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We can’t vouch for the accuracy of Shakira’s representation that “Hips Don’t Lie.” But the FTC says anti-cellulite and slimming claims for caffeine-embedded underwear sold by lingerie company Wacoal and catalog retailer Norm Thompson were deceptive. As for Norm Thompson's statement that Dr. Oz endorsed its products, the complaint challenges that as false. (And no, we’re not kidding about the caffeine-embedded underwear part.)

Wacoal advertised its iPant line in magazines, online, through social media, and on point-of-sale displays. Was this just a temporary smoothing illusion when women wore the tights, bike shorts, or leggings under clothing? Not according to Wacoal: "Novarel Slim microfiber incorporates microcapsules containing caffeine, retinol, ceramides and other active principles that improve skin’s appearance and control cellulite.  The caffeine activates microcirculation and speeds up the breakdown of fat. The active principles are released during the garment’s use, providing a permanent anti-cellulite effect."

Wacoal’ s hangtag, which recommended wearing the tights or shorts 8 hours a day for 28 days, claimed that “test results show most women reported,” among other things, “a reduction in thigh measurement.”

But there was less to Wacoal’s “proof” than met the eye. The FTC says Wacoal based its claims on two unblinded, uncontrolled trials with serious methodological flaws. What’s more, the company stretched the truth about the results people got from wearing the shapewear. Wacoal's ads promised a "reduction in thigh measurement," but the study showed an average loss of less than 1/6 of an inch.

Norm Thompson also made cellulite and reduction claims for the products it sold – bike shorts, tights, and leggings marketed with the brand name Lytess: “Lose 2 inches off hips and 1 inch off thighs in less than a month . . . without effort.”  The ads continued, “No diets or pills. Lose inches just by wearing these cellulite-slimming Lytess leggings. The unique fabric is infused with caffeine to metabolize fat. . . . In less than a month, you’ll be visibly slimmer and firmer.” The company claimed the product worked because “caffeine metabolizes and dehydrates fat cells” and “botanicals flush out toxins.”

Don’t just take our word for it, Norm Thompson said: “Dr. Oz loves these.” The company’s Body Belle and Solutions catalogs added, “Recommended by Dr. Oz for fighting cellulite!”

What did the science really show?  According to the FTC, the studies cited by the company were unblinded, uncontrolled, and rife with methodological flaws. Furthermore, Norm Thompson selectively advertised a lone statistical outlier. Only one participant out of the 55 people in the studies reported a 2” loss from the hips and only one reported 1” off the thighs.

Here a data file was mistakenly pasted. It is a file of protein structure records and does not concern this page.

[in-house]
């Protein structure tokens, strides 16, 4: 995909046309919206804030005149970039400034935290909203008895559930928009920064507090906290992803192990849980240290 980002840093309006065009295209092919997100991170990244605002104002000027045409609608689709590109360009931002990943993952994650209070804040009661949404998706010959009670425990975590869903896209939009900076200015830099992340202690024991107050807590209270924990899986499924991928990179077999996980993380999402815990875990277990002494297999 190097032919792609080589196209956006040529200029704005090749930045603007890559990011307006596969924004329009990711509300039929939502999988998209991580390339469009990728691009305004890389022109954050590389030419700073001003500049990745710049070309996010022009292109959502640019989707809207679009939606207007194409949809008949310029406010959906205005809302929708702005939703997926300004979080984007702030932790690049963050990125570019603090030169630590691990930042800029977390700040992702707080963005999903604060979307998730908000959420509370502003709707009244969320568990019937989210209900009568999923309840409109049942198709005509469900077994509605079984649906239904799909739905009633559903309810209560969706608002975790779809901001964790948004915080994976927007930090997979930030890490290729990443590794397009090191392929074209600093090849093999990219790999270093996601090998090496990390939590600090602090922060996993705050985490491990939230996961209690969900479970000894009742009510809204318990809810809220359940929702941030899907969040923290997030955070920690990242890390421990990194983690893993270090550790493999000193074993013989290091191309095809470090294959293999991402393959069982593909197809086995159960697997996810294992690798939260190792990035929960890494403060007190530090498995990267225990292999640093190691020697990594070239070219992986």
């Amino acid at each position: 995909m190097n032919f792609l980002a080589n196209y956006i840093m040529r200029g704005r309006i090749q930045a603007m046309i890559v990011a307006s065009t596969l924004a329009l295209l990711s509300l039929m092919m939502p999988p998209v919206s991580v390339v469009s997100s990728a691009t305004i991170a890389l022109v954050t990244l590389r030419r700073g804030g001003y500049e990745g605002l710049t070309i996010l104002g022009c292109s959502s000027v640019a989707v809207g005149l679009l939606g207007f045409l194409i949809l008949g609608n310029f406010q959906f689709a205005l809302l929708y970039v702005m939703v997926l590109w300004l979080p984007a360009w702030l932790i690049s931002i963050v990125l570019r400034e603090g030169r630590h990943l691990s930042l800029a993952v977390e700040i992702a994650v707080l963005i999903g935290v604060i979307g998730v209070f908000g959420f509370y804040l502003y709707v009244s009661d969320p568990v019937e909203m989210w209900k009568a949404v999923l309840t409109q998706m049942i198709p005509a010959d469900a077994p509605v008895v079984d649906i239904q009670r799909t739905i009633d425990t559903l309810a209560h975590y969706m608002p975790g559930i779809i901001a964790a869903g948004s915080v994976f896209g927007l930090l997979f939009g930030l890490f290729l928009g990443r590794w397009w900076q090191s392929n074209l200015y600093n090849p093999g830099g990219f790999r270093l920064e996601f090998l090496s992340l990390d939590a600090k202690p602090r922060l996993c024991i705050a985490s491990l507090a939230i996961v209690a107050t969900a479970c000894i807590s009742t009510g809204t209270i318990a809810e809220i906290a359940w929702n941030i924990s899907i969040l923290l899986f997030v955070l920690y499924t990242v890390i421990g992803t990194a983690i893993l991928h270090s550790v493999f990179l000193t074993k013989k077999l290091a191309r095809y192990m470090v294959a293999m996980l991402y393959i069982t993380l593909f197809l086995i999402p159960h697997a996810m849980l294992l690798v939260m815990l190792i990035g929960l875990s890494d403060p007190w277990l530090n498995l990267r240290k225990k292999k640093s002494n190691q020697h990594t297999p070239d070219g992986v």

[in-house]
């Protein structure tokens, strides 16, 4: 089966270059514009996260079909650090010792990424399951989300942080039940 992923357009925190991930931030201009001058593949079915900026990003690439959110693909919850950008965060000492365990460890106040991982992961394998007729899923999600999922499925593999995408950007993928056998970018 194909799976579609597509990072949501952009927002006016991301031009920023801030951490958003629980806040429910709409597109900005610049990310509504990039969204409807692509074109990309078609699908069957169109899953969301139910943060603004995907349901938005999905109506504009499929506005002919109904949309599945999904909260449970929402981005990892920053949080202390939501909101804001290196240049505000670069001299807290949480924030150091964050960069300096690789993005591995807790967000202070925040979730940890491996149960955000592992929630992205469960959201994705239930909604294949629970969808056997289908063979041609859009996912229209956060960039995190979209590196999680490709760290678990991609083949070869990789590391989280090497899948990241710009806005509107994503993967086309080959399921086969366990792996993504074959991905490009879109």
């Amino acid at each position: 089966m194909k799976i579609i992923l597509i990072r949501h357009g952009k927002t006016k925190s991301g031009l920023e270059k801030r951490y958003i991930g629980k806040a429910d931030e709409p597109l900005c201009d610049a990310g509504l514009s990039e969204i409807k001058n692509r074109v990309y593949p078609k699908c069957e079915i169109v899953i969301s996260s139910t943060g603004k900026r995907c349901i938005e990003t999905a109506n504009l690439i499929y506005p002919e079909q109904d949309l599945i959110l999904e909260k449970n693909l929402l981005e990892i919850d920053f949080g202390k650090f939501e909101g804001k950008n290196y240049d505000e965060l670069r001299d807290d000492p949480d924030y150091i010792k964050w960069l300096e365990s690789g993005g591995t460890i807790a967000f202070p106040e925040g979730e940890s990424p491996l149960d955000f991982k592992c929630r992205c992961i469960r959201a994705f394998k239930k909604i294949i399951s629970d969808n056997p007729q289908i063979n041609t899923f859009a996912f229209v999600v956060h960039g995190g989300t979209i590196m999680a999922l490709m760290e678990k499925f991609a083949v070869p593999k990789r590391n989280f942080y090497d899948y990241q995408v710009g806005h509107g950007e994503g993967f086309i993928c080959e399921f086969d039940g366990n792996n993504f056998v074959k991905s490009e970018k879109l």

That glowing recommendation from Dr. Oz? The FTC charged that Dr. Oz never endorsed the product.

Under the terms of separate proposed settlements, the companies will need competent and reliable scientific evidence to support a broad range of future ad claims. In addition, Wacoal will pay $1.3 million and Norm Thompson will pay $230,000 to provide refunds for people who bought the products. 

What can other companies take from these cases?

Substantiation for objective claims: A foundational principle.  When selling unmentionables, most advertisers mention fit, comfort, or other subjective attributes. But the law draws a sharp distinction between a suggestion that a certain kind of underwear may help people look or feel better while wearing it vs. an affirmative representation (especially one supposedly supported with scientific evidence) that it will reduce cellulite, shrink hips or thighs, and destroy fat. If you don’t have a solid underpinning for what you say, don’t make objective claims that are subject to the FTC’s long-standing “reasonable basis” standard.

A brief word on testing methodology.  In both cases, the FTC challenged the way the underlying studies were conducted. Of course, the appropriate methodology will depend on – among other things – the nature of the claim and what experts in the field believe is necessary to support it. But uncontrolled, unblinded tests for caffeine-infused fat-dehydrating underwear?  A prudent advertiser would evaluate the methodology with care.

When recapping results, remove the rose-colored glasses.  Even putting aside the fundamental flaws in methodology, the FTC says Wacoal and Norm Thompson falsely reported the results of their studies. As these cases suggest, it’s unwise to build an ad campaign around statistical outliers. Basing claims on best-case-scenario findings could lead to a worst-case-scenario result for advertisers.

Name dropping?  It’s Marketing 101 that advertisers like to associate their products with famous names. But it’s FTC Law 101 that if an ad says a person endorses a product – whether an expert, a celebrity, or someone else – that claim has to be true. By falsely stating "All styles are recommended by Dr. Oz for fighting cellulite!" Norm Thompson violated that principle.

You can file online comments about the proposed settlements with Wacoal and Norm Thompson by October 29, 2014.

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